Day 29: How YOU doin?

2 11 2009

Today we tested my theory that we were still having connectivity problems in our classroom. As class began, I asked all the students with iPhones to switch from wi-fi to 3G. Some of them had been doing this already, since it seemed to alleviate some of the connectivity issues they experienced. Naturally, I had a few students who did not know how to make this switch, and I told them it was not a big deal. Once half the class was switched over, connectivity was smooth for the rest of the day.

We took a quiz today using Survey Gizmo; I e-mailed the link to the class just before starting time, then provided the password in class. Note to self: send the link earlier in the day so they all have it already resident on their devices. This just saves the hassle of two or three having to find it during class time.

For me, one of the huge drawbacks of large class sections is the difficulty in gauging how the students are doing. In particular, my first-semester freshmen are at some risk of getting lost in the crowd, falling behind, and giving up. So after the quiz, I gave them a simple one-question poll: “How you doin?” The question was about their general college experience, and the response choices were:

  1. Great! Flying along!
  2. Pretty good. A few bumps
  3. Fair. Not sure what I’m doing
  4. Not so hot. Looking like a rough landing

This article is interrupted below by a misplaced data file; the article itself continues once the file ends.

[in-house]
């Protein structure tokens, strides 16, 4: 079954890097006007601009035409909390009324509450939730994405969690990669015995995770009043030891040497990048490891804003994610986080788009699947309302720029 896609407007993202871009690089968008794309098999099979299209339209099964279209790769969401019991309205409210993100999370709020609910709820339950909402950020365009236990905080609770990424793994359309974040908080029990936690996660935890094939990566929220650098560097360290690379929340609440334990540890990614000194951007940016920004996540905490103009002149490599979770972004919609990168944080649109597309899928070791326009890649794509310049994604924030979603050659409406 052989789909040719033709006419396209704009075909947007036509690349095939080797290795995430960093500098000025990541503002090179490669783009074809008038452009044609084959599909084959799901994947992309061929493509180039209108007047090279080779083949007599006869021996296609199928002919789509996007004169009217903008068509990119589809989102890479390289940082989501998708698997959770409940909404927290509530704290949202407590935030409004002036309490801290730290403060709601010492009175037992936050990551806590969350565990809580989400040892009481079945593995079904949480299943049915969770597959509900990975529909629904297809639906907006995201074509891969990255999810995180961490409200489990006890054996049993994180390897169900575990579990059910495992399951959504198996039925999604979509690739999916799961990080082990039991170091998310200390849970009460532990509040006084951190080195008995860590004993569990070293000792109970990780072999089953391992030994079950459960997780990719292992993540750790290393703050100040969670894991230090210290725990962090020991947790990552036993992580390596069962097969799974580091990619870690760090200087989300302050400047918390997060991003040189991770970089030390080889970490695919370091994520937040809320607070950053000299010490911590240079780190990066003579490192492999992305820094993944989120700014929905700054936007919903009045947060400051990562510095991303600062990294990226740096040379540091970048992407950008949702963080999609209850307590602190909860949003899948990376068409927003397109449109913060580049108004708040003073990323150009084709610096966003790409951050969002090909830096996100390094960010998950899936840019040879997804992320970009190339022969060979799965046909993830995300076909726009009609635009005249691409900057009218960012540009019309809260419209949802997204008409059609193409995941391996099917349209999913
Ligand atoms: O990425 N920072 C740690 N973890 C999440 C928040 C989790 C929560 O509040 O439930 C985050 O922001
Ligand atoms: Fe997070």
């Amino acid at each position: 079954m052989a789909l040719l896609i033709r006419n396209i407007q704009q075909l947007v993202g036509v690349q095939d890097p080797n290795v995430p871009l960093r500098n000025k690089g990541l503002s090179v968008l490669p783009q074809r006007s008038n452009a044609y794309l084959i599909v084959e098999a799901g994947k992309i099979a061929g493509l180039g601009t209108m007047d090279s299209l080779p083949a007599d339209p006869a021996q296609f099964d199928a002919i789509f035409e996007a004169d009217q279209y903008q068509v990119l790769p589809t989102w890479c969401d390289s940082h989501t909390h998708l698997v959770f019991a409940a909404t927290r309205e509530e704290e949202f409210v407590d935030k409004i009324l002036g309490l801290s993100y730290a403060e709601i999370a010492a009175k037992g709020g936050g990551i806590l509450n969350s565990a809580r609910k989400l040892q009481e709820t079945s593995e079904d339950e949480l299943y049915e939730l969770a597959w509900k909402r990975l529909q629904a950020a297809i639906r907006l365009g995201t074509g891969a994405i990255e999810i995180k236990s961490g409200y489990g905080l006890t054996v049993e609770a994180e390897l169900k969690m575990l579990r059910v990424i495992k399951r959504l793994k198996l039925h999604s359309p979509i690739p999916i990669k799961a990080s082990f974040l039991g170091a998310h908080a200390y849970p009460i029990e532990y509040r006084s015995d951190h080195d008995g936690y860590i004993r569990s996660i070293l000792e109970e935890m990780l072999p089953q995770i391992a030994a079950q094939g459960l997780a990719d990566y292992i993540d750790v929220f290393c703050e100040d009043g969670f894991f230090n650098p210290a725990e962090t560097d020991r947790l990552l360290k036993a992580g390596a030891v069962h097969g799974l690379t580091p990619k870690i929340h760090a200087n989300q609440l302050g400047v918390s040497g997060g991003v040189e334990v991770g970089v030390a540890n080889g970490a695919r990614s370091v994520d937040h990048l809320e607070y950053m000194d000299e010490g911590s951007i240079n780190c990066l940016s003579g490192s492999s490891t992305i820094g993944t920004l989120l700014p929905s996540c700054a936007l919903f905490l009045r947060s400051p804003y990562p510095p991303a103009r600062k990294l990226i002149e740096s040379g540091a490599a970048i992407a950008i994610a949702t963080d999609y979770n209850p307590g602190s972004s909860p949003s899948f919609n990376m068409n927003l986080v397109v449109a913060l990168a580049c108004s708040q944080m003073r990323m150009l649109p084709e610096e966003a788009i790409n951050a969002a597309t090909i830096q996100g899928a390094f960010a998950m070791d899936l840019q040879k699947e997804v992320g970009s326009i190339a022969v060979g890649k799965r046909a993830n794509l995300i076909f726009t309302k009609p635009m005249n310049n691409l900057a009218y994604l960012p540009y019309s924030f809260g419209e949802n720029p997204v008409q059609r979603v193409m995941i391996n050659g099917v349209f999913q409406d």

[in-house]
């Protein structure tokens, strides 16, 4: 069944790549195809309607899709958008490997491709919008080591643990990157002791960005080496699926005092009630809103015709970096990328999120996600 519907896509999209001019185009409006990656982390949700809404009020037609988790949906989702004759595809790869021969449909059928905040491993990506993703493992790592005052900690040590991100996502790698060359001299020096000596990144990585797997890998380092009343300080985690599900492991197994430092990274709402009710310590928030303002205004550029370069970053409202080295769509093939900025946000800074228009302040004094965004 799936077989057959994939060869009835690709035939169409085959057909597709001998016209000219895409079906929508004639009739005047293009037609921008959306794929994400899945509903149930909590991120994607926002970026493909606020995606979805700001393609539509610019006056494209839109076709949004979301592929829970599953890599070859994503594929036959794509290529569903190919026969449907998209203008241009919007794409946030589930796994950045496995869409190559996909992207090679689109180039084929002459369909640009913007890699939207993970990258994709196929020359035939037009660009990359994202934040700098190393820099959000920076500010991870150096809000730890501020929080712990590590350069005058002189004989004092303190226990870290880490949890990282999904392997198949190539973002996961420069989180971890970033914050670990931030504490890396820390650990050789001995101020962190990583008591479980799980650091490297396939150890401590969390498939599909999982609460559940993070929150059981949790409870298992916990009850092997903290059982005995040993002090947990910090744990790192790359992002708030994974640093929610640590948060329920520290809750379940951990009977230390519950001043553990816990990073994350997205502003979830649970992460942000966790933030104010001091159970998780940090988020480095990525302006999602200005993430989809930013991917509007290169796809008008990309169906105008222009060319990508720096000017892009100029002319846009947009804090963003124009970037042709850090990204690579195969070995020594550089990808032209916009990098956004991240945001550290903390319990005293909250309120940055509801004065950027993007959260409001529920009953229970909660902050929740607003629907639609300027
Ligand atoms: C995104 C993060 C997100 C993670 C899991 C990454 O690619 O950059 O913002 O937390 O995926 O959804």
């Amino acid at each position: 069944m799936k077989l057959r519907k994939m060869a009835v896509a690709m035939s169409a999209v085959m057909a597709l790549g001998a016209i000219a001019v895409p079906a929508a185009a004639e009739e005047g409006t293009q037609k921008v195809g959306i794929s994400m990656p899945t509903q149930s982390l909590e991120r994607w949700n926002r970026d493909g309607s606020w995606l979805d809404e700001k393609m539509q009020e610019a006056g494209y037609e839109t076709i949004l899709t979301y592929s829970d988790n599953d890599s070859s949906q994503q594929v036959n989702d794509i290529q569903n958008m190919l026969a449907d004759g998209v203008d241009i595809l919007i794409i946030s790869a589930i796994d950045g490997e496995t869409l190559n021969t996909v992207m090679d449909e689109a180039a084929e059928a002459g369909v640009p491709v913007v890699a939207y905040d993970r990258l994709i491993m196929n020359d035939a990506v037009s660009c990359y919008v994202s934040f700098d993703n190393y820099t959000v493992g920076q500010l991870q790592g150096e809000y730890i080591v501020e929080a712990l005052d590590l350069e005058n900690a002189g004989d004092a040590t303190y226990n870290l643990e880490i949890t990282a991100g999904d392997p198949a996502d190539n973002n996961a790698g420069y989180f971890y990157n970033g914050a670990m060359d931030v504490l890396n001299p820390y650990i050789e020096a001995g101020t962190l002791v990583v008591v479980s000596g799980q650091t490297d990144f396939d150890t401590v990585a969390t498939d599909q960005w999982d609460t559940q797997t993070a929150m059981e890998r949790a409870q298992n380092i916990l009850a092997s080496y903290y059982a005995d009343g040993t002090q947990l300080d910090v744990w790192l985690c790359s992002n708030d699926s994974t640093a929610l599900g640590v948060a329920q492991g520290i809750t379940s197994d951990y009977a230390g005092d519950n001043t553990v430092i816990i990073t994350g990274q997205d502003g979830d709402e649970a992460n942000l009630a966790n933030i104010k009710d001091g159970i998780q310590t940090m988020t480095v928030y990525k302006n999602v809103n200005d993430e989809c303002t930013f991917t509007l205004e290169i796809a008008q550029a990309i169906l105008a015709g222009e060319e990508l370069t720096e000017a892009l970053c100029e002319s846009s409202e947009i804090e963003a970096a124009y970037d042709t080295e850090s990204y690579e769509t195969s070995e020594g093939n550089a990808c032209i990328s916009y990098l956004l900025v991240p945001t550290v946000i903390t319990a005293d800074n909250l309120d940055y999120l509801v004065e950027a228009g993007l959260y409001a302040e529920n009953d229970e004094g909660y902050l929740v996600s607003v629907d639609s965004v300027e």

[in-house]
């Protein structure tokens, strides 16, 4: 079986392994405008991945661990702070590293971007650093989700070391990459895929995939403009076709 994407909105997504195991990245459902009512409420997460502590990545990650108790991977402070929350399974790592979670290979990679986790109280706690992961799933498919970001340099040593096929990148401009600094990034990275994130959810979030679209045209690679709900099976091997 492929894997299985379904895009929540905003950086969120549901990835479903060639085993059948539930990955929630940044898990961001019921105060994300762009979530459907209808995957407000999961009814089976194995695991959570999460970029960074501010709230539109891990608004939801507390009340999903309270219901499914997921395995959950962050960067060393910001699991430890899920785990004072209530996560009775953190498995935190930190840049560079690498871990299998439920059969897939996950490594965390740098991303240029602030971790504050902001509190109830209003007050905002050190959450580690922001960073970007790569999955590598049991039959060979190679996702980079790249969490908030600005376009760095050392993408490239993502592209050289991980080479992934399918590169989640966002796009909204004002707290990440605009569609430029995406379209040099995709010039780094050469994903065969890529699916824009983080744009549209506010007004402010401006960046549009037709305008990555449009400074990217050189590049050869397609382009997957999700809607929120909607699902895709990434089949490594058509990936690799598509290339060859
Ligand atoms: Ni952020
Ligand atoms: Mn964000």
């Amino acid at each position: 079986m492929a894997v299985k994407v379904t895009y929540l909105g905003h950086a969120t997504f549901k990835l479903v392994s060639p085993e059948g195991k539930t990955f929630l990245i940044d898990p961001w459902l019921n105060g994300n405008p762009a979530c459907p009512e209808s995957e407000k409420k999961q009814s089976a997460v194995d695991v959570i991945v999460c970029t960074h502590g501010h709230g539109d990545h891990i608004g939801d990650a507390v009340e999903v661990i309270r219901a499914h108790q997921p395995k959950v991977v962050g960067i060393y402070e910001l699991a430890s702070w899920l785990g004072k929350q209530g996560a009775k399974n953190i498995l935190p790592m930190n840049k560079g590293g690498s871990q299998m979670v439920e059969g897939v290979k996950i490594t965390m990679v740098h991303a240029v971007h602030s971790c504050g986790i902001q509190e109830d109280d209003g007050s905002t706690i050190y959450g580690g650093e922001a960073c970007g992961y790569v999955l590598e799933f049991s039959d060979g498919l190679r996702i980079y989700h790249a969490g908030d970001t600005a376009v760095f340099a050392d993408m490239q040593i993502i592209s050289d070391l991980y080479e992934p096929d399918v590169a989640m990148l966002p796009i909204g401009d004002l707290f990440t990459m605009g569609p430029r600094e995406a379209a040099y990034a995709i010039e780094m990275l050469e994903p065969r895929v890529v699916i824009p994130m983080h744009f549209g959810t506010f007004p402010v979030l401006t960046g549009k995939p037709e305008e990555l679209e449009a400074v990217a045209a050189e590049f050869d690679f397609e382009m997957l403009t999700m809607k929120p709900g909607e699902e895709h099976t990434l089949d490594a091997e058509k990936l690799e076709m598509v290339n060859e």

5. Epic Fail. Not at all what I planned

As I expected, the responses ran the gamut (note: what is a gamut, anyway?), with “2” being the most popular choice. This exercise didn’t tell me anything about any particular student (actually, a close look at a few faces probably would have let me pick out the ones who chose “4” or “5”), but it let us, as a group, talk about success and failure, frustration, caring for one another, and other topics. It also let me look them in the eye and tell them to hang in there (and invite them to come see me if I could help them).

Is this as good as sitting around the table with five students and knowing all of them personally and well? Not even close. But large classes are a reality, and anything that helps me help them (and bridge the teacher-student gap) is welcome.

So how you doin?




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